Among the clinical presentation, breathlessness was the most common symptom in 377 (87.67%) followed by fever in 305 (70.93%), failure to thrive in 209 (48.60%), features of congestive cardiac failure in 205 (47.67%) while cyanosis occurred in 172 (40.00%), and cyanotic spell in 98 (22.79%) patients. Tachycardia was the most common sign noted in 382 (88.84%) followed by tachypnea 361 (83.95%) while facial dysmorphism was noted in 73 (16.98%) patients. Extracardiac anomalies were associated in 55 (12.79%) patients [Table 2].
A total of 287 (66.74%) patients were diagnosed with acyanotic type of CHD while 143 (33.26%) were cyanotic type. The most common CHD was VSD 129 (30.01%), followed by ASD 89 (20.70%), TOF 69 (16.05%), and patent ductus arterious 44 (10.23%), respectively. The most common cyanotic CHD was TOF followed by transposition of great vessels, total anomalous pulmonary venous connection, and single ventricle [Table 3].
|Table 3: Prevalence of significant congenital heart diseases in the study (n=430)|
Click here to view
On chest roentgenogram, cardiomegaly was observed in 309 (71.86%), pulmonary plethora 262 (60.93%), and pulmonary oligemia in 98 (22.79%) patients. The left ventricular hypertrophy in 94 (21.86%), the right ventricular hypertrophy in 232 (53.95%) while biventricular hypertrophy in 43 (10%) were detected on ECG. Pansystolic murmur was auscultated in 223 (51.86%) patients, followed by ejection systolic murmur in 154 (35.81%) and continuous murmur in 43 (10.00%).
Growth failure was the most common complication in inpatients followed by congestive cardiac failure and pneumonia. Stroke was observed as a complication in cyanotic CHD [Figure 1]. 25 patients expired among inpatients (case fatality rate in inpatients 19.23%). Causes of death included complex CHD 13 (52%), refractory congestive cardiac failure 5 (20%), sepsis 4 (16%), pneumonia 2 (8%), and meningitis 1 (4%). Most of the deaths were in neonatal age due to complex CHD and associated complications such as sepsis.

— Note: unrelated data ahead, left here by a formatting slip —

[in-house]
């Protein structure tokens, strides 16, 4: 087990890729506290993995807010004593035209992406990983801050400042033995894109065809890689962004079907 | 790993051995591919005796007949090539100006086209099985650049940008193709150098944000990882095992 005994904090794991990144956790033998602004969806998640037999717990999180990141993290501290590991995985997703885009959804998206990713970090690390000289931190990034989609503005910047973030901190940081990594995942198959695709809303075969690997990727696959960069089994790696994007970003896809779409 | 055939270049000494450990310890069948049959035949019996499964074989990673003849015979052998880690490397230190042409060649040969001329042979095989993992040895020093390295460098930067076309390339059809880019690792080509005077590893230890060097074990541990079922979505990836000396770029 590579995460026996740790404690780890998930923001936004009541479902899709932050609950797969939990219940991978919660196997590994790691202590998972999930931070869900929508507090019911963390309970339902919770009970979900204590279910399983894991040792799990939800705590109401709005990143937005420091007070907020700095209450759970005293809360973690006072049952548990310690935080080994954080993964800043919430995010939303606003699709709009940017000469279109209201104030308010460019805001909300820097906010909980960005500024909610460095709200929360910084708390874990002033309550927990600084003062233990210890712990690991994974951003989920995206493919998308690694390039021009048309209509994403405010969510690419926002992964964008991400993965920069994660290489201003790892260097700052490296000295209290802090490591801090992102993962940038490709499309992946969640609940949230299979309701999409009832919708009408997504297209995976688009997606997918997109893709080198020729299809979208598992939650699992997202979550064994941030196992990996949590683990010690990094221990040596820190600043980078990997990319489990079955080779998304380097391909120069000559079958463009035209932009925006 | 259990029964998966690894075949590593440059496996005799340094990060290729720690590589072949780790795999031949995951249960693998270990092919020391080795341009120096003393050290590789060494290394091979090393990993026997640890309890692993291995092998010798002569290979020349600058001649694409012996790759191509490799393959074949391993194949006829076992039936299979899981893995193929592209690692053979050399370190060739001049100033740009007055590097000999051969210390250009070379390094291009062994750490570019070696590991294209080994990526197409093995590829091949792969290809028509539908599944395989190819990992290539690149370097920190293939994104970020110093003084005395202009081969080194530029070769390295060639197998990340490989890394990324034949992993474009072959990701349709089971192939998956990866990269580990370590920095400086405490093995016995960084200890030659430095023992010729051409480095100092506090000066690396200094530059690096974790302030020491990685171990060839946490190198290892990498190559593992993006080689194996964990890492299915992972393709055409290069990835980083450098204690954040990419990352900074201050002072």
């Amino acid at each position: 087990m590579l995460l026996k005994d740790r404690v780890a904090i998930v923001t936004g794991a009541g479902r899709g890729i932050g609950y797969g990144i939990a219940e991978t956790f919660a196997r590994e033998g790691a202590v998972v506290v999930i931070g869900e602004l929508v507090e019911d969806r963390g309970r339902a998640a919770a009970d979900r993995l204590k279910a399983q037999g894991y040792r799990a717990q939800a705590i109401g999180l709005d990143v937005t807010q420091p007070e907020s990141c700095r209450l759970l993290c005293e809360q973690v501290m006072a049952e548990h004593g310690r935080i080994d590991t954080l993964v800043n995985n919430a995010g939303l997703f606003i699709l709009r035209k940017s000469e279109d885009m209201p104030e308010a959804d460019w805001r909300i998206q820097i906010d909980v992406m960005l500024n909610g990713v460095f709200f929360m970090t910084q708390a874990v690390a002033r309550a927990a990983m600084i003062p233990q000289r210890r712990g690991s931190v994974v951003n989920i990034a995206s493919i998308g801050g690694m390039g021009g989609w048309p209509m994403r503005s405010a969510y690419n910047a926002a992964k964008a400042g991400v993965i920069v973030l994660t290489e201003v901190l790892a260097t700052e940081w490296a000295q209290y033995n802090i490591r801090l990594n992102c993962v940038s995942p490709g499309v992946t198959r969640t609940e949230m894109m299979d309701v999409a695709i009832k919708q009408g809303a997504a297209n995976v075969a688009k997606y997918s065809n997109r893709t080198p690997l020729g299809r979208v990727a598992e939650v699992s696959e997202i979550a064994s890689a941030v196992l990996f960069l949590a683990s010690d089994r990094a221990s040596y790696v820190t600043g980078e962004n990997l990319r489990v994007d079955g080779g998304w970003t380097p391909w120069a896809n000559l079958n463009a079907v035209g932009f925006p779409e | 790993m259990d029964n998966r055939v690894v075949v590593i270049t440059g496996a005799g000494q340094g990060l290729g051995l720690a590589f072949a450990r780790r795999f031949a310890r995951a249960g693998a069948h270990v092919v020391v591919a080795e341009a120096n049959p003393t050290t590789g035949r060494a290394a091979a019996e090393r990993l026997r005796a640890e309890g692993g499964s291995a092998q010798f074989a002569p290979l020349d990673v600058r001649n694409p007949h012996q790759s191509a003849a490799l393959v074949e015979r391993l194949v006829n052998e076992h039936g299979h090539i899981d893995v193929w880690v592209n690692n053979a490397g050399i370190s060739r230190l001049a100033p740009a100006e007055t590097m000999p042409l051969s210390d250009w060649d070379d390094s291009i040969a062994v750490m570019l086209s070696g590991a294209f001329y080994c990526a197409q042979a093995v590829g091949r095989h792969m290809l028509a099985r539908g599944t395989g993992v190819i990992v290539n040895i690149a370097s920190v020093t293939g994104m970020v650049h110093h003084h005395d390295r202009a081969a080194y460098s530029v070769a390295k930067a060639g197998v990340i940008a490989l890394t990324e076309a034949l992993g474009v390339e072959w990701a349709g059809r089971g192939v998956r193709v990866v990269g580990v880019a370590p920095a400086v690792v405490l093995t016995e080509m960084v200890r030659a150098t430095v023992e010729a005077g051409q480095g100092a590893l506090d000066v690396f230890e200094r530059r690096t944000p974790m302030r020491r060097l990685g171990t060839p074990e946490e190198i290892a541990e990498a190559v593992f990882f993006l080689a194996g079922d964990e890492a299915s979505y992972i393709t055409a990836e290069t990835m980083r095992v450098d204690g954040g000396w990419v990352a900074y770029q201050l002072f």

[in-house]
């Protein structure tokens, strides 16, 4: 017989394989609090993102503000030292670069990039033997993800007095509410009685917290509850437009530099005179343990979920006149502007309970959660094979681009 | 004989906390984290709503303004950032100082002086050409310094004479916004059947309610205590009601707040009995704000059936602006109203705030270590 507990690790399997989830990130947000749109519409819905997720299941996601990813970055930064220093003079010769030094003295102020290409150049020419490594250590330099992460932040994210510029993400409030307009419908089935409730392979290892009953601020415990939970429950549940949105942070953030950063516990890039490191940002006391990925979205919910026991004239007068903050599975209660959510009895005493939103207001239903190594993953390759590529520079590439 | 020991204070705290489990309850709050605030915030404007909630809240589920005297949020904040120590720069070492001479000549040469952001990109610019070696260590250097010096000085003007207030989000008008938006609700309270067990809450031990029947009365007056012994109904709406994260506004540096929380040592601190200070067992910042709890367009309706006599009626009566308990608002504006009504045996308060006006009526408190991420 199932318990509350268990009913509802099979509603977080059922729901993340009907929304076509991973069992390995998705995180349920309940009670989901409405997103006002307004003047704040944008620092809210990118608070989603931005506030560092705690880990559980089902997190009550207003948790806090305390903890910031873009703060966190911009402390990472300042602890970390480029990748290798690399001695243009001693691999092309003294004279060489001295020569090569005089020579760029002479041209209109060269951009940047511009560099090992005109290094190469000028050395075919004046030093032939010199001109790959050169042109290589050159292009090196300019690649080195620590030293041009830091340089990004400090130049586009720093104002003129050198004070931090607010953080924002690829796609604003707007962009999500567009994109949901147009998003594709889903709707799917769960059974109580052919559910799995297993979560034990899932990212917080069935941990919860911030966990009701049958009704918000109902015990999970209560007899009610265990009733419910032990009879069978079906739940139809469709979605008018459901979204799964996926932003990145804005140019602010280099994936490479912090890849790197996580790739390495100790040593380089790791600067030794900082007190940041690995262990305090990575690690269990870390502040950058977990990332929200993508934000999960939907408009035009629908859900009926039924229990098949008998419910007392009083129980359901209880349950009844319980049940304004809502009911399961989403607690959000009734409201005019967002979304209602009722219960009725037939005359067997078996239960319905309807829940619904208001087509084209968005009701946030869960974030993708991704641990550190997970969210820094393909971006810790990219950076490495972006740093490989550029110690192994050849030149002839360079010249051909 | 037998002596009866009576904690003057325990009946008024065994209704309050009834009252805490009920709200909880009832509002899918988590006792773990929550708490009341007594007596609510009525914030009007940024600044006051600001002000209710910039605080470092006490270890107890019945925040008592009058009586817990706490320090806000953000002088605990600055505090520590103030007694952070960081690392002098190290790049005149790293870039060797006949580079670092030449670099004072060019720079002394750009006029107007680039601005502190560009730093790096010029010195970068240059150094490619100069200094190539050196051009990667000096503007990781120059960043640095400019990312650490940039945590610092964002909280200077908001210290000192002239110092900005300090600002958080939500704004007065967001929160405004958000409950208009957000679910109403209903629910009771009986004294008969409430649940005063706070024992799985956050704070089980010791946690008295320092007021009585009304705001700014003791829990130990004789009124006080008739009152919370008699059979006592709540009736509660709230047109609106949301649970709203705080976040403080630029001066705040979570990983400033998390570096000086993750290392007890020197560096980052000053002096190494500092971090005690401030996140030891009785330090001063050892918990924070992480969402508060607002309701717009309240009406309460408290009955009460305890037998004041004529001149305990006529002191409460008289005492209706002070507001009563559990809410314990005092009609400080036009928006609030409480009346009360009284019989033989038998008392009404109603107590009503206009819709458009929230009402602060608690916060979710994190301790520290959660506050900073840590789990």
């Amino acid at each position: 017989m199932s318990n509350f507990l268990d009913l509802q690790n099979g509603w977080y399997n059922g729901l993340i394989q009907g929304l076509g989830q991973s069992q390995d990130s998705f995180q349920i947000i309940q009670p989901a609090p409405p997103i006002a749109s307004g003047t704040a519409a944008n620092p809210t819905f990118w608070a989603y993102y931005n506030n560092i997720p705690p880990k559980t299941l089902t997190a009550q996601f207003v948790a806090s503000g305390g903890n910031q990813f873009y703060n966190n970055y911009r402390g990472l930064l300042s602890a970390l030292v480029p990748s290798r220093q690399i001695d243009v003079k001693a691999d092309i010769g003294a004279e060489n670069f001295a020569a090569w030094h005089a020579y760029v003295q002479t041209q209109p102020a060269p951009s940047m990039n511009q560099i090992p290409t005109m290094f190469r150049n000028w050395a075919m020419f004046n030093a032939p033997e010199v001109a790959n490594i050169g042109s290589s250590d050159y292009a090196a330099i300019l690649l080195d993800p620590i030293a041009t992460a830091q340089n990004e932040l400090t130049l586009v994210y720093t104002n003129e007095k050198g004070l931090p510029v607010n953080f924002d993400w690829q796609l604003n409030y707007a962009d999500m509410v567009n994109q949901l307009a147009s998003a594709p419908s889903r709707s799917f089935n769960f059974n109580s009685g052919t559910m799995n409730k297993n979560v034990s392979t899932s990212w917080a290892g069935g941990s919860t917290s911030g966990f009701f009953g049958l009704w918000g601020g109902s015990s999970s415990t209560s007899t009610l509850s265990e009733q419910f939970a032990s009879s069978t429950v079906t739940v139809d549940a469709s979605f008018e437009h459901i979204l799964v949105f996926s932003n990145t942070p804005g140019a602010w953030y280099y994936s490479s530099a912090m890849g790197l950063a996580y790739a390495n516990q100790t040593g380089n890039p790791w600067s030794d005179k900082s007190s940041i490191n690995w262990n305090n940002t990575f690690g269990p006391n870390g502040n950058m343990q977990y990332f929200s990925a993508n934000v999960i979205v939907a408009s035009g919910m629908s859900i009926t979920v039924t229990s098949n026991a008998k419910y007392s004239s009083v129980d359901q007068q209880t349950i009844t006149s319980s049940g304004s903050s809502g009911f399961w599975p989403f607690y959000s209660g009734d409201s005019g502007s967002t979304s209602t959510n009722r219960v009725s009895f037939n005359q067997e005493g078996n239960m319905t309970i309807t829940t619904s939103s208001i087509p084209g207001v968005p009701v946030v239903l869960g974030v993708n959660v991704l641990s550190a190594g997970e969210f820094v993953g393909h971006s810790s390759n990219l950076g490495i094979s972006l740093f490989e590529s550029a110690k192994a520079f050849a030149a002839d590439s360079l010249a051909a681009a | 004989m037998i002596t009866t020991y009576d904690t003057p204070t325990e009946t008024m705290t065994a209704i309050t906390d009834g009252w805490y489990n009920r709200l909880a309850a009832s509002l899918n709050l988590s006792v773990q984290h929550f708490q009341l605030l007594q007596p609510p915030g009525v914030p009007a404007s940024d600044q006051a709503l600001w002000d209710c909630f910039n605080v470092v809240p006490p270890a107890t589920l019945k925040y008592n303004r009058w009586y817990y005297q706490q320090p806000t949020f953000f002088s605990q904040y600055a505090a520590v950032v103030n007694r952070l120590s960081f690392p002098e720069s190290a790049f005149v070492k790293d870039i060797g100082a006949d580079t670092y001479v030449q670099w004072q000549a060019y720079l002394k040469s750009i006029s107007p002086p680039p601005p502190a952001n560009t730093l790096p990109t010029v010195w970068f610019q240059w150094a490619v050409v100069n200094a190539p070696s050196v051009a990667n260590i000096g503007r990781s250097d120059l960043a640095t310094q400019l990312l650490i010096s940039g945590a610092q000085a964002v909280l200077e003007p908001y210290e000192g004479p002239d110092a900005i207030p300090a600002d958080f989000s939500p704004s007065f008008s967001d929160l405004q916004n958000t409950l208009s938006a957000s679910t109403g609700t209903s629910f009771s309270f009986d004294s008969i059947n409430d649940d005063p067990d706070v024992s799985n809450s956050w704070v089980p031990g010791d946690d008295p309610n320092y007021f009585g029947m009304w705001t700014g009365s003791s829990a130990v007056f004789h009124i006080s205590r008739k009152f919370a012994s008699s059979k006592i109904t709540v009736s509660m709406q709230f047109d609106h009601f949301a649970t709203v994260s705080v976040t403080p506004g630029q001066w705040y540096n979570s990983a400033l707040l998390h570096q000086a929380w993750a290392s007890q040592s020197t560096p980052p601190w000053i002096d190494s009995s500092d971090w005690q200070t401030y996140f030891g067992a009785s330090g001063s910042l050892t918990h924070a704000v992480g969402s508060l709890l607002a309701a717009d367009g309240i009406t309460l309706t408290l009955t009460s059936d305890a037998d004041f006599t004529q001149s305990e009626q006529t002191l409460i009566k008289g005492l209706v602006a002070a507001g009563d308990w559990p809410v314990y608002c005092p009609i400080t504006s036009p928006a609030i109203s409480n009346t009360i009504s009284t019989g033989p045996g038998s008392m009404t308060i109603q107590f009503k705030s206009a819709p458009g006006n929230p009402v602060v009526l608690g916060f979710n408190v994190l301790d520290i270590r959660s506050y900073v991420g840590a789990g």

| Discussion|| |
CHD may be diagnosed at virtually any age. Certain conditions are usually discovered in neonate; others rarely are identified during infancy. CHD is the most common cause of major congenital anomalies, representing a major global health problem. The estimated prevalence of 8 per 1000 live births is accepted as the best approximation. Available Indian studies had reported a wide variation in the prevalence of CHD from 2.25 to 26 per 1000 live births.,, A recent systemic review also reported a higher prevalence in Asia due to high birth rate and consanguinity, especially in Iran and India. In this study, the prevalence is 10.13 per 1000 live births. This may be high by being the largest referral center in Central India, availability of better diagnostic modalities, improved survival of premature infants, and high birth rate.
In the present study, 56.28% of patients were below 1 year of age including 20.47% of neonates. Gender distribution was 56.98% of males with a male: female ratio of 1.3:1. Similar type of distribution and gender prevalence were reported by various studies., Most of (60.93%) the patients were from the urban area and around 80% from middle and lower socioeconomic class, as our institute mainly caters to the socioeconomically deprived population of Central India. Nutritional deficiencies and growth failure in CHD are multifactorial and include genetic syndromes, feeding difficulties, poor absorptions; increased calories requirement to sustain the increase myocardial, respiratory, and neurohumoral function. Furthermore, chronic hypoxia in CHD impairs cellular metabolism and cell growth. We found that 44.19% of patients were severely (Grade III and IV) malnourished. Okoromah et al. reported 90.4% prevalence of CHD-related malnutrition with 61.2% severe malnutrition. Increase in the incidence of CHD with a higher birth order is the indirect evidence of the presence of environmental influence in the causation of the disease.,, We also observed that the higher the birth order more the incidence of disease. Hence, family planning to reduce the size of the family may possibly contribute toward lowering the incidence of CHD.